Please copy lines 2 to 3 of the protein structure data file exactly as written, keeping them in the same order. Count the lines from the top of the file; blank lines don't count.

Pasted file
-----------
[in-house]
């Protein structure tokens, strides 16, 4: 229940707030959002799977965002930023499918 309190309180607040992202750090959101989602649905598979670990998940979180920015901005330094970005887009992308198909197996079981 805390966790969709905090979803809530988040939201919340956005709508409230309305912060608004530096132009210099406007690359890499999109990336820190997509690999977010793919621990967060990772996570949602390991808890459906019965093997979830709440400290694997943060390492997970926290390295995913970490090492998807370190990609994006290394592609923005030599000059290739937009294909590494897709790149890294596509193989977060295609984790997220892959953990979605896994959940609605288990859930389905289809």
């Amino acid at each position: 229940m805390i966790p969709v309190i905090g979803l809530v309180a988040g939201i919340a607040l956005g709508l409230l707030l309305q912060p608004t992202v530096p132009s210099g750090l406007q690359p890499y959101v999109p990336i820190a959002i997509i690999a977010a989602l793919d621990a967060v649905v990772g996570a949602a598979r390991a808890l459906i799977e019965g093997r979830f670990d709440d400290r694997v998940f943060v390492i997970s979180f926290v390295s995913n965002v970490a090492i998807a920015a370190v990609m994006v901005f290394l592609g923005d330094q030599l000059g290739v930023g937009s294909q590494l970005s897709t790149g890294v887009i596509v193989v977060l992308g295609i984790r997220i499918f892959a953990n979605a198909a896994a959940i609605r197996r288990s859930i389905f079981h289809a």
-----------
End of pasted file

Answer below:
């Protein structure tokens, strides 16, 4: 229940707030959002799977965002930023499918 309190309180607040992202750090959101989602649905598979670990998940979180920015901005330094970005887009992308198909197996079981 805390966790969709905090979803809530988040939201919340956005709508409230309305912060608004530096132009210099406007690359890499999109990336820190997509690999977010793919621990967060990772996570949602390991808890459906019965093997979830709440400290694997943060390492997970926290390295995913970490090492998807370190990609994006290394592609923005030599000059290739937009294909590494897709790149890294596509193989977060295609984790997220892959953990979605896994959940609605288990859930389905289809």
């Amino acid at each position: 229940m805390i966790p969709v309190i905090g979803l809530v309180a988040g939201i919340a607040l956005g709508l409230l707030l309305q912060p608004t992202v530096p132009s210099g750090l406007q690359p890499y959101v999109p990336i820190a959002i997509i690999a977010a989602l793919d621990a967060v649905v990772g996570a949602a598979r390991a808890l459906i799977e019965g093997r979830f670990d709440d400290r694997v998940f943060v390492i997970s979180f926290v390295s995913n965002v970490a090492i998807a920015a370190v990609m994006v901005f290394l592609g923005d330094q030599l000059g290739v930023g937009s294909q590494l970005s897709t790149g890294v887009i596509v193989v977060l992308g295609i984790r997220i499918f892959a953990n979605a198909a896994a959940i609605r197996r288990s859930i389905f079981h289809a």